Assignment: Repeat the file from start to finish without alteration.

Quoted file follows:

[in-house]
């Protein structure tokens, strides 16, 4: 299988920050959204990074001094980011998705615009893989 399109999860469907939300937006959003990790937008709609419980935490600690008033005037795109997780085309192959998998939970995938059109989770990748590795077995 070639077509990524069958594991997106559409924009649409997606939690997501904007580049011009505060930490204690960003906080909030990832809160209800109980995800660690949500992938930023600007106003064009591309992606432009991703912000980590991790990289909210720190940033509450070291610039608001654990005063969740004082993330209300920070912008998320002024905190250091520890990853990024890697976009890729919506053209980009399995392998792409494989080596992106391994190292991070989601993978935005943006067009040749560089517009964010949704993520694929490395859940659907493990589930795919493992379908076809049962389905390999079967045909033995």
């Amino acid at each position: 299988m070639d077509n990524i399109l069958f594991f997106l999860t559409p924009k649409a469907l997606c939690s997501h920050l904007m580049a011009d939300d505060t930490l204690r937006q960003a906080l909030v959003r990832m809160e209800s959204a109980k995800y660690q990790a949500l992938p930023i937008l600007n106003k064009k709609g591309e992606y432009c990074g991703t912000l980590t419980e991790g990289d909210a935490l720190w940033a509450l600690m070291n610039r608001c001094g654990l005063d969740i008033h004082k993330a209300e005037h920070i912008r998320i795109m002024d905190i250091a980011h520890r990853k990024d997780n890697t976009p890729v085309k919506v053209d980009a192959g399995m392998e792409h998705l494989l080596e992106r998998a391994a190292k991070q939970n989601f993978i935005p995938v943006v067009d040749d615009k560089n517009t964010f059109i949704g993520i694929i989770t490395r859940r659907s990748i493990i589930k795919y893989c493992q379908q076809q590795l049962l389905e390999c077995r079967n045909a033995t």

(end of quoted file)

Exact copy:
[in-house]
């Protein structure tokens, strides 16, 4: 299988920050959204990074001094980011998705615009893989 399109999860469907939300937006959003990790937008709609419980935490600690008033005037795109997780085309192959998998939970995938059109989770990748590795077995 070639077509990524069958594991997106559409924009649409997606939690997501904007580049011009505060930490204690960003906080909030990832809160209800109980995800660690949500992938930023600007106003064009591309992606432009991703912000980590991790990289909210720190940033509450070291610039608001654990005063969740004082993330209300920070912008998320002024905190250091520890990853990024890697976009890729919506053209980009399995392998792409494989080596992106391994190292991070989601993978935005943006067009040749560089517009964010949704993520694929490395859940659907493990589930795919493992379908076809049962389905390999079967045909033995």
């Amino acid at each position: 299988m070639d077509n990524i399109l069958f594991f997106l999860t559409p924009k649409a469907l997606c939690s997501h920050l904007m580049a011009d939300d505060t930490l204690r937006q960003a906080l909030v959003r990832m809160e209800s959204a109980k995800y660690q990790a949500l992938p930023i937008l600007n106003k064009k709609g591309e992606y432009c990074g991703t912000l980590t419980e991790g990289d909210a935490l720190w940033a509450l600690m070291n610039r608001c001094g654990l005063d969740i008033h004082k993330a209300e005037h920070i912008r998320i795109m002024d905190i250091a980011h520890r990853k990024d997780n890697t976009p890729v085309k919506v053209d980009a192959g399995m392998e792409h998705l494989l080596e992106r998998a391994a190292k991070q939970n989601f993978i935005p995938v943006v067009d040749d615009k560089n517009t964010f059109i949704g993520i694929i989770t490395r859940r659907s990748i493990i589930k795919y893989c493992q379908q076809q590795l049962l389905e390999c077995r079967n045909a033995t």